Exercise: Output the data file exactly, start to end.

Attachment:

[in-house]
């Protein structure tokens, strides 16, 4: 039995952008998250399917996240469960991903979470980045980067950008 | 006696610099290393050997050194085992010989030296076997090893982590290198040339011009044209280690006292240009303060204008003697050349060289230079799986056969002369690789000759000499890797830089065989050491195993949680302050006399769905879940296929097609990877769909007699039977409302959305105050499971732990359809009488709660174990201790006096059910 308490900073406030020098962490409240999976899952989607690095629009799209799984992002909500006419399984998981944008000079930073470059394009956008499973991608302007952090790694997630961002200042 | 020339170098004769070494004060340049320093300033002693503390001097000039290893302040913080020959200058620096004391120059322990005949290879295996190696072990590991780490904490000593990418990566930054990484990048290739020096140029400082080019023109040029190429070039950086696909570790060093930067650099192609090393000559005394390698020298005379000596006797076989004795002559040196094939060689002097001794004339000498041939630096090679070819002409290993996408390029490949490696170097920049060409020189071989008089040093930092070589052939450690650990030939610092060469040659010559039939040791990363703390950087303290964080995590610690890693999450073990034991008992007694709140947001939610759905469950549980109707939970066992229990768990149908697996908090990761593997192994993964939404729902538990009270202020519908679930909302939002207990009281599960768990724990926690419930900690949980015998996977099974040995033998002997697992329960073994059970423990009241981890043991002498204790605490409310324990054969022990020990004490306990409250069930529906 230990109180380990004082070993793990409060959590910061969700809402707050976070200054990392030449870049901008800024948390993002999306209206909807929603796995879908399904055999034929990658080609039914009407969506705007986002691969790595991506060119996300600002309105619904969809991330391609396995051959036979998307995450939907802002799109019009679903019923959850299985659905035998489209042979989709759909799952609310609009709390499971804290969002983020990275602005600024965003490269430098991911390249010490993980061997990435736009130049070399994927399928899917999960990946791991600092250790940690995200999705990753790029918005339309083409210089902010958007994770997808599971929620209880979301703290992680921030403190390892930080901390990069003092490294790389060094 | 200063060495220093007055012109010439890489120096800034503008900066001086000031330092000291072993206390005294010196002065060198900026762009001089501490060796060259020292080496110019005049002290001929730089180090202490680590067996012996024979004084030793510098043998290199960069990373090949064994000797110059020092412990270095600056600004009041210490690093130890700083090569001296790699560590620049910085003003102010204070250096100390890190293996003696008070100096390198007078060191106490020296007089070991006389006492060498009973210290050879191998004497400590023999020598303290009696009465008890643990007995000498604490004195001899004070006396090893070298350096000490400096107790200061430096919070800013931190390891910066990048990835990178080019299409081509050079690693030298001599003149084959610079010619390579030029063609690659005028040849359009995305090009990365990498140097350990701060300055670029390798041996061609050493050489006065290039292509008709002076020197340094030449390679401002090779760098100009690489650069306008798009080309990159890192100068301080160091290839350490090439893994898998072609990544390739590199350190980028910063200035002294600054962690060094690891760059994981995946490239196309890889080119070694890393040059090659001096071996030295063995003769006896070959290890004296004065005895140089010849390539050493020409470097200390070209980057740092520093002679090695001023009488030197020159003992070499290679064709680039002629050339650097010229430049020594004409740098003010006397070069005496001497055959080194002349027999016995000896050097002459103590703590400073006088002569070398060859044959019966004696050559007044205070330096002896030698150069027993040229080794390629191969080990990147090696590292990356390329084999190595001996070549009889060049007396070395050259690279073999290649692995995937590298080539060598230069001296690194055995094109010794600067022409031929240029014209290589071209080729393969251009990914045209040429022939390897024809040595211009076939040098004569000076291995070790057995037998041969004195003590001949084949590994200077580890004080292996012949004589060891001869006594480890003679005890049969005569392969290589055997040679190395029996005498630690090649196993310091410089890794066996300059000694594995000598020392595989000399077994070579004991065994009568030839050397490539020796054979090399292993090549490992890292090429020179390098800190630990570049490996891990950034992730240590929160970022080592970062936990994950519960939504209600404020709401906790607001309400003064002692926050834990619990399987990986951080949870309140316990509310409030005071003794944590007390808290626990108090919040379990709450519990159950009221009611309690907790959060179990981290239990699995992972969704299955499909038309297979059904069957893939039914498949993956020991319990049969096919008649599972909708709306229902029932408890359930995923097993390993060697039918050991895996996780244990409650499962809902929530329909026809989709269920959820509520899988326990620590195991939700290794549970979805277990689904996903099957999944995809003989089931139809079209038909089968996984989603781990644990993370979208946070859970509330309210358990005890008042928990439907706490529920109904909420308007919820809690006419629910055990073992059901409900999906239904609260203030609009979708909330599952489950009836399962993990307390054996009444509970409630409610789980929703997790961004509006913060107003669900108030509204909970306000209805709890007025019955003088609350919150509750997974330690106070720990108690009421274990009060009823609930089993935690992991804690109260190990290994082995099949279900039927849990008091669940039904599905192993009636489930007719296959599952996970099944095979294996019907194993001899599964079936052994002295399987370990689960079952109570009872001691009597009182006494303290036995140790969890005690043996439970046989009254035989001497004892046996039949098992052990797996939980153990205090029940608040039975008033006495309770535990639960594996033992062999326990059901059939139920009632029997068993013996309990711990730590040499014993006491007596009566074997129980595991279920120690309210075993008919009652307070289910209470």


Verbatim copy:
[in-house]
């Protein structure tokens, strides 16, 4: 039995952008998250399917996240469960991903979470980045980067950008 | 006696610099290393050997050194085992010989030296076997090893982590290198040339011009044209280690006292240009303060204008003697050349060289230079799986056969002369690789000759000499890797830089065989050491195993949680302050006399769905879940296929097609990877769909007699039977409302959305105050499971732990359809009488709660174990201790006096059910 308490900073406030020098962490409240999976899952989607690095629009799209799984992002909500006419399984998981944008000079930073470059394009956008499973991608302007952090790694997630961002200042 | 020339170098004769070494004060340049320093300033002693503390001097000039290893302040913080020959200058620096004391120059322990005949290879295996190696072990590991780490904490000593990418990566930054990484990048290739020096140029400082080019023109040029190429070039950086696909570790060093930067650099192609090393000559005394390698020298005379000596006797076989004795002559040196094939060689002097001794004339000498041939630096090679070819002409290993996408390029490949490696170097920049060409020189071989008089040093930092070589052939450690650990030939610092060469040659010559039939040791990363703390950087303290964080995590610690890693999450073990034991008992007694709140947001939610759905469950549980109707939970066992229990768990149908697996908090990761593997192994993964939404729902538990009270202020519908679930909302939002207990009281599960768990724990926690419930900690949980015998996977099974040995033998002997697992329960073994059970423990009241981890043991002498204790605490409310324990054969022990020990004490306990409250069930529906 230990109180380990004082070993793990409060959590910061969700809402707050976070200054990392030449870049901008800024948390993002999306209206909807929603796995879908399904055999034929990658080609039914009407969506705007986002691969790595991506060119996300600002309105619904969809991330391609396995051959036979998307995450939907802002799109019009679903019923959850299985659905035998489209042979989709759909799952609310609009709390499971804290969002983020990275602005600024965003490269430098991911390249010490993980061997990435736009130049070399994927399928899917999960990946791991600092250790940690995200999705990753790029918005339309083409210089902010958007994770997808599971929620209880979301703290992680921030403190390892930080901390990069003092490294790389060094 | 200063060495220093007055012109010439890489120096800034503008900066001086000031330092000291072993206390005294010196002065060198900026762009001089501490060796060259020292080496110019005049002290001929730089180090202490680590067996012996024979004084030793510098043998290199960069990373090949064994000797110059020092412990270095600056600004009041210490690093130890700083090569001296790699560590620049910085003003102010204070250096100390890190293996003696008070100096390198007078060191106490020296007089070991006389006492060498009973210290050879191998004497400590023999020598303290009696009465008890643990007995000498604490004195001899004070006396090893070298350096000490400096107790200061430096919070800013931190390891910066990048990835990178080019299409081509050079690693030298001599003149084959610079010619390579030029063609690659005028040849359009995305090009990365990498140097350990701060300055670029390798041996061609050493050489006065290039292509008709002076020197340094030449390679401002090779760098100009690489650069306008798009080309990159890192100068301080160091290839350490090439893994898998072609990544390739590199350190980028910063200035002294600054962690060094690891760059994981995946490239196309890889080119070694890393040059090659001096071996030295063995003769006896070959290890004296004065005895140089010849390539050493020409470097200390070209980057740092520093002679090695001023009488030197020159003992070499290679064709680039002629050339650097010229430049020594004409740098003010006397070069005496001497055959080194002349027999016995000896050097002459103590703590400073006088002569070398060859044959019966004696050559007044205070330096002896030698150069027993040229080794390629191969080990990147090696590292990356390329084999190595001996070549009889060049007396070395050259690279073999290649692995995937590298080539060598230069001296690194055995094109010794600067022409031929240029014209290589071209080729393969251009990914045209040429022939390897024809040595211009076939040098004569000076291995070790057995037998041969004195003590001949084949590994200077580890004080292996012949004589060891001869006594480890003679005890049969005569392969290589055997040679190395029996005498630690090649196993310091410089890794066996300059000694594995000598020392595989000399077994070579004991065994009568030839050397490539020796054979090399292993090549490992890292090429020179390098800190630990570049490996891990950034992730240590929160970022080592970062936990994950519960939504209600404020709401906790607001309400003064002692926050834990619990399987990986951080949870309140316990509310409030005071003794944590007390808290626990108090919040379990709450519990159950009221009611309690907790959060179990981290239990699995992972969704299955499909038309297979059904069957893939039914498949993956020991319990049969096919008649599972909708709306229902029932408890359930995923097993390993060697039918050991895996996780244990409650499962809902929530329909026809989709269920959820509520899988326990620590195991939700290794549970979805277990689904996903099957999944995809003989089931139809079209038909089968996984989603781990644990993370979208946070859970509330309210358990005890008042928990439907706490529920109904909420308007919820809690006419629910055990073992059901409900999906239904609260203030609009979708909330599952489950009836399962993990307390054996009444509970409630409610789980929703997790961004509006913060107003669900108030509204909970306000209805709890007025019955003088609350919150509750997974330690106070720990108690009421274990009060009823609930089993935690992991804690109260190990290994082995099949279900039927849990008091669940039904599905192993009636489930007719296959599952996970099944095979294996019907194993001899599964079936052994002295399987370990689960079952109570009872001691009597009182006494303290036995140790969890005690043996439970046989009254035989001497004892046996039949098992052990797996939980153990205090029940608040039975008033006495309770535990639960594996033992062999326990059901059939139920009632029997068993013996309990711990730590040499014993006491007596009566074997129980595991279920120690309210075993008919009652307070289910209470």